Sports injuries are one reason why top-class athletes get paid well. Athletes run the risk of overexerting and injuring themselves: both acutely (torn ACL) and chronically (concussions). Once they're too beat up to continue, what they earned in their career may be needed to help maintain themselves in later years. As for injuries during their career, that's usually paid by their team as an investment in returns at ticket booths and media contracts.

When it comes to non-athletes, one should consider that physical therapy in the like can result in a return for the government by returning an injured person back into the workforce (thus the tax rolls) and so on, not to mention knock-on effect if the individual is a breadwinner.

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Charles 9
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Re: So remind me again

Because anorexia and emaciation (among other things) have problems of their own separate from obesity. Furthermore, one would think the obese would purchase and consume more goods, thus they DO pay more in associated taxes.

For some reason, Americans are VERY averse to specifically taxing vices. If foods were taxed based on its value to a healthy person, this could at least allow for some degree of correction, both in terms of reconsideration and in terms of increased revenues to handle increased catastrophic care.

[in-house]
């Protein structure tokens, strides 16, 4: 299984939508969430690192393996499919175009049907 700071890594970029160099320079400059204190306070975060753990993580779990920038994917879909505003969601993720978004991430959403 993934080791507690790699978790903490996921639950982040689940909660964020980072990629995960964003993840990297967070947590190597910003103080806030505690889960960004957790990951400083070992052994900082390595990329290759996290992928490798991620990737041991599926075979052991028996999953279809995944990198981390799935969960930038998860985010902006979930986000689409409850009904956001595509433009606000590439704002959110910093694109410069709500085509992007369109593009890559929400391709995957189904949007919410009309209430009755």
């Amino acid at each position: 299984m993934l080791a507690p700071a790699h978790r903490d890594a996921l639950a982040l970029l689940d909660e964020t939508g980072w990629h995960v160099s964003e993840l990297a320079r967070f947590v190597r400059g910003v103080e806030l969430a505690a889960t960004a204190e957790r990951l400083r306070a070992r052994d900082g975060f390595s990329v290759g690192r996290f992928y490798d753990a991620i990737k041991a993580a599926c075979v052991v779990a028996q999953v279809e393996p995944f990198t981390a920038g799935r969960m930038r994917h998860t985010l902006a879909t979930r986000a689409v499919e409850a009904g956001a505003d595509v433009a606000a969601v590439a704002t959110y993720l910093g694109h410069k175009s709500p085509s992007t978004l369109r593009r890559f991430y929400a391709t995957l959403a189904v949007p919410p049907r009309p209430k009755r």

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Charles 9
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I have one critical question about the Singapore scenario. Could what they do be realistically possible in a country that isn't a tiny little speck in Southeast Asia? Can geography snag this plan? Or perhaps cultural makeup or history (this is one thing that snags the Americans; the Red Scare has made many older Americans afraid of the S-word, and the can-do self-sufficient attitude from WW2 preceding didn't help matters. There are people who would willingly tell an infirm person, "Go somewhere and DIE" and do so with a clear moral conscience.